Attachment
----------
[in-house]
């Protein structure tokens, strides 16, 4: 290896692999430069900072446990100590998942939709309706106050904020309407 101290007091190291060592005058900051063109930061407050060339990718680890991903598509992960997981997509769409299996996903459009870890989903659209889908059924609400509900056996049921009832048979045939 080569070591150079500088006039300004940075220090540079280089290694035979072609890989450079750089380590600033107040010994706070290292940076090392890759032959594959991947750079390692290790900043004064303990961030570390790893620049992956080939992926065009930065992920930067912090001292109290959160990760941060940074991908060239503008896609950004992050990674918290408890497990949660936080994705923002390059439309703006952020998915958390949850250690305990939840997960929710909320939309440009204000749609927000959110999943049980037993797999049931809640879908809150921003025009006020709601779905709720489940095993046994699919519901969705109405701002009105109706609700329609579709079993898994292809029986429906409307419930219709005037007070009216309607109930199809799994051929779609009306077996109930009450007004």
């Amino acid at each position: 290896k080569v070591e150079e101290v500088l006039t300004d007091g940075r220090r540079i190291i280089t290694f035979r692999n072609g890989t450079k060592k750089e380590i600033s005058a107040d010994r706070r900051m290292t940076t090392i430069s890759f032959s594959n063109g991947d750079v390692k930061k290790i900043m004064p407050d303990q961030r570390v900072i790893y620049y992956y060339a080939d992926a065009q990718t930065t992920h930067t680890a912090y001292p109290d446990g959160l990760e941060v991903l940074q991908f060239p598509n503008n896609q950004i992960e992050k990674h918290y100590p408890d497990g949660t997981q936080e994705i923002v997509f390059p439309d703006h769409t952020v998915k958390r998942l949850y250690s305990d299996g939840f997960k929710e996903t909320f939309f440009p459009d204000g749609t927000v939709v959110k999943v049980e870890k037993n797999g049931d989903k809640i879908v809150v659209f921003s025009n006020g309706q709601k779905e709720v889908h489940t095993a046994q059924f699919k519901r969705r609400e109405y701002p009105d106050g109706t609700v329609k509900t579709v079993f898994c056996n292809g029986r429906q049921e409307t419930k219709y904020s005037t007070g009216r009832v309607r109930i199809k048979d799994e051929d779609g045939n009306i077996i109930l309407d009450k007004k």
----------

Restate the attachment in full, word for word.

[in-house]
């Protein structure tokens, strides 16, 4: 290896692999430069900072446990100590998942939709309706106050904020309407 101290007091190291060592005058900051063109930061407050060339990718680890991903598509992960997981997509769409299996996903459009870890989903659209889908059924609400509900056996049921009832048979045939 080569070591150079500088006039300004940075220090540079280089290694035979072609890989450079750089380590600033107040010994706070290292940076090392890759032959594959991947750079390692290790900043004064303990961030570390790893620049992956080939992926065009930065992920930067912090001292109290959160990760941060940074991908060239503008896609950004992050990674918290408890497990949660936080994705923002390059439309703006952020998915958390949850250690305990939840997960929710909320939309440009204000749609927000959110999943049980037993797999049931809640879908809150921003025009006020709601779905709720489940095993046994699919519901969705109405701002009105109706609700329609579709079993898994292809029986429906409307419930219709005037007070009216309607109930199809799994051929779609009306077996109930009450007004």
């Amino acid at each position: 290896k080569v070591e150079e101290v500088l006039t300004d007091g940075r220090r540079i190291i280089t290694f035979r692999n072609g890989t450079k060592k750089e380590i600033s005058a107040d010994r706070r900051m290292t940076t090392i430069s890759f032959s594959n063109g991947d750079v390692k930061k290790i900043m004064p407050d303990q961030r570390v900072i790893y620049y992956y060339a080939d992926a065009q990718t930065t992920h930067t680890a912090y001292p109290d446990g959160l990760e941060v991903l940074q991908f060239p598509n503008n896609q950004i992960e992050k990674h918290y100590p408890d497990g949660t997981q936080e994705i923002v997509f390059p439309d703006h769409t952020v998915k958390r998942l949850y250690s305990d299996g939840f997960k929710e996903t909320f939309f440009p459009d204000g749609t927000v939709v959110k999943v049980e870890k037993n797999g049931d989903k809640i879908v809150v659209f921003s025009n006020g309706q709601k779905e709720v889908h489940t095993a046994q059924f699919k519901r969705r609400e109405y701002p009105d106050g109706t609700v329609k509900t579709v079993f898994c056996n292809g029986r429906q049921e409307t419930k219709y904020s005037t007070g009216r009832v309607r109930i199809k048979d799994e051929d779609g045939n009306i077996i109930l309407d009450k007004k």